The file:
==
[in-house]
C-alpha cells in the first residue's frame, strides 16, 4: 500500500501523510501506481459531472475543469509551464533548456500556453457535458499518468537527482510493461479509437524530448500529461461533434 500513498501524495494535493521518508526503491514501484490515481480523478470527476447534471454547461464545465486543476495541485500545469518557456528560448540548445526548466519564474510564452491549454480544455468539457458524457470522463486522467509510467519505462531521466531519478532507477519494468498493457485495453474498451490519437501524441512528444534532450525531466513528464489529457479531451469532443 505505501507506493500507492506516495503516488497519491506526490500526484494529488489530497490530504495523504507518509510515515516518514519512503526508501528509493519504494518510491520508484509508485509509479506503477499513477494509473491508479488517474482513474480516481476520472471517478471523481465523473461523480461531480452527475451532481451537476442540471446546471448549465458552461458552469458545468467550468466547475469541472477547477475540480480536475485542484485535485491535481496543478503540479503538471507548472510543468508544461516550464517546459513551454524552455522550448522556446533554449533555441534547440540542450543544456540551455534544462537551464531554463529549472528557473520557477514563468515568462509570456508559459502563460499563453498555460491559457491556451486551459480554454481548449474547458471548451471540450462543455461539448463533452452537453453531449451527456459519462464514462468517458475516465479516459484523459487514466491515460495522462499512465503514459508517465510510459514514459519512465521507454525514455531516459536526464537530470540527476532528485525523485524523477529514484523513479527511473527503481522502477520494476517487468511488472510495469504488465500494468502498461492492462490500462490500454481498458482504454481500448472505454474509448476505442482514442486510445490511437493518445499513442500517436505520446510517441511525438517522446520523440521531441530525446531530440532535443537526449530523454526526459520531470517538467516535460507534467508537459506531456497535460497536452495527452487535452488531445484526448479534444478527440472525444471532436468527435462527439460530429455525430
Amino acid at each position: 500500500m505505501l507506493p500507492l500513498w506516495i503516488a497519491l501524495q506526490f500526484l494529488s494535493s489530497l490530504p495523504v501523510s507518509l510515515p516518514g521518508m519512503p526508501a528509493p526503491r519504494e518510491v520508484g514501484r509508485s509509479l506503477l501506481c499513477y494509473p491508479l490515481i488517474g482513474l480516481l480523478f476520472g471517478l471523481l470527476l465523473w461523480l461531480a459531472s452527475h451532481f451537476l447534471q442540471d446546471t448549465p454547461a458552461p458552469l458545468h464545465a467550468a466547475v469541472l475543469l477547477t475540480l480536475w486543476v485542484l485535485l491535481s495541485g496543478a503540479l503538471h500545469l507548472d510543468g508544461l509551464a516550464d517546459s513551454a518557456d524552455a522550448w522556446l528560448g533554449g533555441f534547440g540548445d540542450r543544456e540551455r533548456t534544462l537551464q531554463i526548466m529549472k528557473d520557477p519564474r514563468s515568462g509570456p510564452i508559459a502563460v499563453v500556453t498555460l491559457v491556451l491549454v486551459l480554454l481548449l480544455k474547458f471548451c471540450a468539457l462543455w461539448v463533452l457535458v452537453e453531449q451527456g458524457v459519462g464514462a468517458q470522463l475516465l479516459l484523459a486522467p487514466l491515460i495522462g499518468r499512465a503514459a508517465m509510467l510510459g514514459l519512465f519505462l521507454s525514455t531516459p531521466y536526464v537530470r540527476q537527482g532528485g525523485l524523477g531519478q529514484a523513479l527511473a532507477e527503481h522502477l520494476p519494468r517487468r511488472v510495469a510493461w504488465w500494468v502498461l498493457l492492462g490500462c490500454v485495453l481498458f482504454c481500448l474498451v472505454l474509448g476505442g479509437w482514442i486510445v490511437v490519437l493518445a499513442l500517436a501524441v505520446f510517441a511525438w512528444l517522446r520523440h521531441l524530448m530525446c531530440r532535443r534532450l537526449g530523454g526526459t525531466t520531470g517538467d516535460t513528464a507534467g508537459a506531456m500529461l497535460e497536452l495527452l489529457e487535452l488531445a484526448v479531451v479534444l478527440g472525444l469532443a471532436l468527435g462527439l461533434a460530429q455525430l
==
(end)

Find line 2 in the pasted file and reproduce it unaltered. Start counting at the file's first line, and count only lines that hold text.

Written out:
C-alpha cells in the first residue's frame, strides 16, 4: 500500500501523510501506481459531472475543469509551464533548456500556453457535458499518468537527482510493461479509437524530448500529461461533434 500513498501524495494535493521518508526503491514501484490515481480523478470527476447534471454547461464545465486543476495541485500545469518557456528560448540548445526548466519564474510564452491549454480544455468539457458524457470522463486522467509510467519505462531521466531519478532507477519494468498493457485495453474498451490519437501524441512528444534532450525531466513528464489529457479531451469532443 505505501507506493500507492506516495503516488497519491506526490500526484494529488489530497490530504495523504507518509510515515516518514519512503526508501528509493519504494518510491520508484509508485509509479506503477499513477494509473491508479488517474482513474480516481476520472471517478471523481465523473461523480461531480452527475451532481451537476442540471446546471448549465458552461458552469458545468467550468466547475469541472477547477475540480480536475485542484485535485491535481496543478503540479503538471507548472510543468508544461516550464517546459513551454524552455522550448522556446533554449533555441534547440540542450543544456540551455534544462537551464531554463529549472528557473520557477514563468515568462509570456508559459502563460499563453498555460491559457491556451486551459480554454481548449474547458471548451471540450462543455461539448463533452452537453453531449451527456459519462464514462468517458475516465479516459484523459487514466491515460495522462499512465503514459508517465510510459514514459519512465521507454525514455531516459536526464537530470540527476532528485525523485524523477529514484523513479527511473527503481522502477520494476517487468511488472510495469504488465500494468502498461492492462490500462490500454481498458482504454481500448472505454474509448476505442482514442486510445490511437493518445499513442500517436505520446510517441511525438517522446520523440521531441530525446531530440532535443537526449530523454526526459520531470517538467516535460507534467508537459506531456497535460497536452495527452487535452488531445484526448479534444478527440472525444471532436468527435462527439460530429455525430